Accessible via a 1.5km nature trail, this public educational space was funded by the Wild Reindeer Foundation to serve as an observation room for the creatures. The Tverrfjellhytta Wild Reindeer Pavilion is situated in the Dovrefjell National Park, high in the Norwegian mountains at an altitude of 1,200m. The area is graced by both reindeer and Musk Oxen, and is also home to the Snøhetta Mountain, after which the architectural studio responsible for the pavilion are presumably named.
The unique internal form of the pavilion is made up of thick pine beams which are horizontally stacked. These were individually milled based on a 3D digital model, and then assembled on site like a jigsaw puzzle to create the unique seating area.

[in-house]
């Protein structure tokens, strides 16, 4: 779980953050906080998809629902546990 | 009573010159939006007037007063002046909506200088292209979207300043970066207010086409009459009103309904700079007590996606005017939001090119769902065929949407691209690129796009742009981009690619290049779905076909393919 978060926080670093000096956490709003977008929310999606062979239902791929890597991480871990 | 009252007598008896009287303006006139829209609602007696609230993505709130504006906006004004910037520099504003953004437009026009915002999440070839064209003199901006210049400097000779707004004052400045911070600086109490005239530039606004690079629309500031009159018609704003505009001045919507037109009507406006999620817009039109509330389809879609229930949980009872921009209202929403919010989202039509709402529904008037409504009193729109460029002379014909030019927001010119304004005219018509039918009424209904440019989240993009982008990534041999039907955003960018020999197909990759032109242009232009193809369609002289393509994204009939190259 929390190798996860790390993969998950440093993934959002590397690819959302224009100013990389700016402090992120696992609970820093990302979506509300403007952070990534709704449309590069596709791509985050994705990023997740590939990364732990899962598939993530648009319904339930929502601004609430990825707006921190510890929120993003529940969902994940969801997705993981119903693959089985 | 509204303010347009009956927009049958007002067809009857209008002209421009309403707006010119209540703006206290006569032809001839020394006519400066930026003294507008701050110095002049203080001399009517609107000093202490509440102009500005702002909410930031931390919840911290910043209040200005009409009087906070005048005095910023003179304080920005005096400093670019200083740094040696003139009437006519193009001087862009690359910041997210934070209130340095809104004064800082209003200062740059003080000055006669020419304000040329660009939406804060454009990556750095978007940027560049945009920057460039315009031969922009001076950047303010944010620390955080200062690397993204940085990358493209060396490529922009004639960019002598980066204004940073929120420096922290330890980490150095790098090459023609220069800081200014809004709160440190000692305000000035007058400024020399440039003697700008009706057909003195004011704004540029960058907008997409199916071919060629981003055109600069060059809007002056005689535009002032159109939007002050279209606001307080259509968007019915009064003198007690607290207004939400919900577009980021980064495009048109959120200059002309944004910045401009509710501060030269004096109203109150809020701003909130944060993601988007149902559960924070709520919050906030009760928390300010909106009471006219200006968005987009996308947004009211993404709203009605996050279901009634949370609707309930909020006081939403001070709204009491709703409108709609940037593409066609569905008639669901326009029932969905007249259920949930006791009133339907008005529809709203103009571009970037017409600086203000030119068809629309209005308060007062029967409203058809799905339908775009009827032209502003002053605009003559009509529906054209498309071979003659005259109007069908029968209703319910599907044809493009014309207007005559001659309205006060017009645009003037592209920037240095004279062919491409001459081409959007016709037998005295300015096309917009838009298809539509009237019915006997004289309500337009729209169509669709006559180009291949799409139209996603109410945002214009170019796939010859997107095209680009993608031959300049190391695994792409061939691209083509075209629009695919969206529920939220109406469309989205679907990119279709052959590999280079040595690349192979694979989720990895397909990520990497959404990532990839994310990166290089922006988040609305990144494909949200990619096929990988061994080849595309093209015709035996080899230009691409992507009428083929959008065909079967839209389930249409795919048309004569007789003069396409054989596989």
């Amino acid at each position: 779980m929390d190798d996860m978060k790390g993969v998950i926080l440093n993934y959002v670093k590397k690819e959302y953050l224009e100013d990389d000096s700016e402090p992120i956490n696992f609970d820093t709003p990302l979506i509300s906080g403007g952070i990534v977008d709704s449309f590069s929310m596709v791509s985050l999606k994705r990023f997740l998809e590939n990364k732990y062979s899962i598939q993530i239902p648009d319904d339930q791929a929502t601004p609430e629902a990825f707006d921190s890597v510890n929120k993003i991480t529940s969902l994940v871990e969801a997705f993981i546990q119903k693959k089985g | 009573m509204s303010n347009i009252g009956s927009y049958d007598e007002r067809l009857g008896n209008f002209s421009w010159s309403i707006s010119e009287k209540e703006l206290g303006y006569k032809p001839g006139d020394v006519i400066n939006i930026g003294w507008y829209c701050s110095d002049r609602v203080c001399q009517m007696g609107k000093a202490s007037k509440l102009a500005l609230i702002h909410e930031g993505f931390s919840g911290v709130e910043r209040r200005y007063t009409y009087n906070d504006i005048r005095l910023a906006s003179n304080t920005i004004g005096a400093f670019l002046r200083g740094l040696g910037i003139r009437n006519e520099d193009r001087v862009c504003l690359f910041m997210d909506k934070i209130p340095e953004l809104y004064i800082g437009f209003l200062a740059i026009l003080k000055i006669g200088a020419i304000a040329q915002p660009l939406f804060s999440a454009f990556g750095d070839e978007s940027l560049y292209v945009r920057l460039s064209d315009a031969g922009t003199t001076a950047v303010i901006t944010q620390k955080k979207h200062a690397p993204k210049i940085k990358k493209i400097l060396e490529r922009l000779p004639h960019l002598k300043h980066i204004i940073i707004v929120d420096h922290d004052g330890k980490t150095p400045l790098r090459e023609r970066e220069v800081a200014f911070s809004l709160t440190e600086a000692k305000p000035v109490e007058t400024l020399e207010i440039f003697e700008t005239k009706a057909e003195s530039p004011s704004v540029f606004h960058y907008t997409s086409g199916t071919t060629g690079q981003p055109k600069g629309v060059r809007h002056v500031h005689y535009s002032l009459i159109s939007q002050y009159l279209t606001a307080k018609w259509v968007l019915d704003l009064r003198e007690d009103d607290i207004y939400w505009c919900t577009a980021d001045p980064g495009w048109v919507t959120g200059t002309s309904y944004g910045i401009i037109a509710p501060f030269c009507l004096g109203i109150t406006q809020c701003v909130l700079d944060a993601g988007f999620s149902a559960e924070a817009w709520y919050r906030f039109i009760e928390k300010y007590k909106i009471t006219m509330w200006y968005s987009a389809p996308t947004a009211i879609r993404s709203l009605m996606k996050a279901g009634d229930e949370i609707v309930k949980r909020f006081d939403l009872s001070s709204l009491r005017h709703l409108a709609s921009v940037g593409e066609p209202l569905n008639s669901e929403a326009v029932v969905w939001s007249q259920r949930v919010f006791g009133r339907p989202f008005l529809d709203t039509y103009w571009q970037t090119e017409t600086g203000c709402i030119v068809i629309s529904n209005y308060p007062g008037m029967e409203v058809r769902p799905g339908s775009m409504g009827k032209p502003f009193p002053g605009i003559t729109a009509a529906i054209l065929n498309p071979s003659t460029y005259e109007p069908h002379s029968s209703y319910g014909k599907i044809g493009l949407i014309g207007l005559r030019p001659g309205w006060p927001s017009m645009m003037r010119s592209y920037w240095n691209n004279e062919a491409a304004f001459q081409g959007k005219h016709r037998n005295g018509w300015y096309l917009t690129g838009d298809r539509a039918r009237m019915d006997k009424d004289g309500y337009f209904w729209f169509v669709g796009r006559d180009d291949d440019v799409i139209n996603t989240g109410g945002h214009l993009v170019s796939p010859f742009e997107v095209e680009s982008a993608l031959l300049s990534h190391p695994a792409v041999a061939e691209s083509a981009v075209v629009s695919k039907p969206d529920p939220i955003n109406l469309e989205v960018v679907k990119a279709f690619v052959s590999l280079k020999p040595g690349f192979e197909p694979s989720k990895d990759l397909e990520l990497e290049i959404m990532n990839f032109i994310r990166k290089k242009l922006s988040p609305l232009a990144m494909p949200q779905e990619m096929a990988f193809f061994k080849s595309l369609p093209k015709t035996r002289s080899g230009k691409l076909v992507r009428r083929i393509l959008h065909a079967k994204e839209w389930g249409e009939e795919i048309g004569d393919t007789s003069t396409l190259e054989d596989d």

Sweeping curves and voids in the sculptural interior were based on natural ice formations that have been partially melted and hollowed out by natural erosive forces. However, the reindeer observatory is anything but icy inside due to the warmth of the raw wood surfaces and the suspended furnace. Snøhetta themselves emphasise the contrast between this undulating organic interior and the harsh steel rectilinear exterior of the Tverrfjellhytta Wild Reindeer Pavilion.
The building design is based on a contrast between ideas – a rigid outer shell and a soft, organic inner core. The wooden core is shaped like rock or ice that has been eroded by natural forces like wind and running water, and is placed within a rectangular frame of raw steel and glass.Snøhetta
We’ve seen a similar such wood installation recently on Homeli with the Grotto Sauna by PARTISANS. In this project the timber beams were also milled based on a digital model to be assembled on site, and the end result is equally as remarkable.
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